An IP address often comes with a number called the subnet mask, which determines the subnetwork of which the host is a part. This subnet allows administrators to divide their private network into virtually defined segments. Subnets provide a lot of benefits for network administrators, and ultimately users, by making administration and routing more efficient.
Prevents Unnecessary Broadcasts
Computers connected to a network regularly send information to whichever computer is on their network, referred to as a broadcast. Broadcasts are caused by viruses and malware, as well as many legitimate programs. On smaller networks (e.g., fewer than 50 people), this may not pose a problem, but organizations with hundreds or thousands of users may quickly find their network slowed.
Broadcasts, however, are not forwarded beyond a user's subnet. By dividing a larger IP address space into smaller subnets, you can stop broadcasts from affecting the whole physical network, and restrict them to the individual subnets.
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Increases Security Options
Most network security appliances work by evaluating traffic between networks. By putting sensitive resources on the same subnet as every other user, you make it more difficult to deploy security measures. Separating vital functions into subnets allows you to deploy security measures such as firewalls. Firewalls can be configured to ensure that only authorized hosts or other subnets gain access to these servers as well as other networks.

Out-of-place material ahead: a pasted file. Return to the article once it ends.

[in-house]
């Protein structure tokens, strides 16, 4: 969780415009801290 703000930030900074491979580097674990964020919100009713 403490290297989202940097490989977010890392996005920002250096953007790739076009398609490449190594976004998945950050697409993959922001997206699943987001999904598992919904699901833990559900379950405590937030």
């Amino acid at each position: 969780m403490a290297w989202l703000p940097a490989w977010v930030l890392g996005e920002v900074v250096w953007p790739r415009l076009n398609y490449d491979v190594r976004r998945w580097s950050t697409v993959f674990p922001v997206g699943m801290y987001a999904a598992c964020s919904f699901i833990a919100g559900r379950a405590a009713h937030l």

Oftentimes an organization has different departments that require access to different types of resources. If the accounting and janitorial departments are on the same subnet, for example, then their access restrictions have to be controlled on a host-by-host basis. But when the two departments are placed on separate subnets, then security options can be applied based on those subnetworks.
When planning a network, you can control the number of subnet masks available and how many hosts will be available for each subnet. For example, 192.168.1.0 with a subnet mask of 255.255.255.0 allows eight bits to be used to define the hosts (2 ^ 8 = 256, minus network and broadcast addresses, for a total of 254 potential hosts), but provides for over 16 million networks (2 ^ 24). A subnet mask of 255.255.0.0, however, would allow for over 65,000 networks and hosts each. With a little bit of planning, administrators can scale their subnets in a way that matches the number of networks anticipated to the number of hosts expected in each subnet.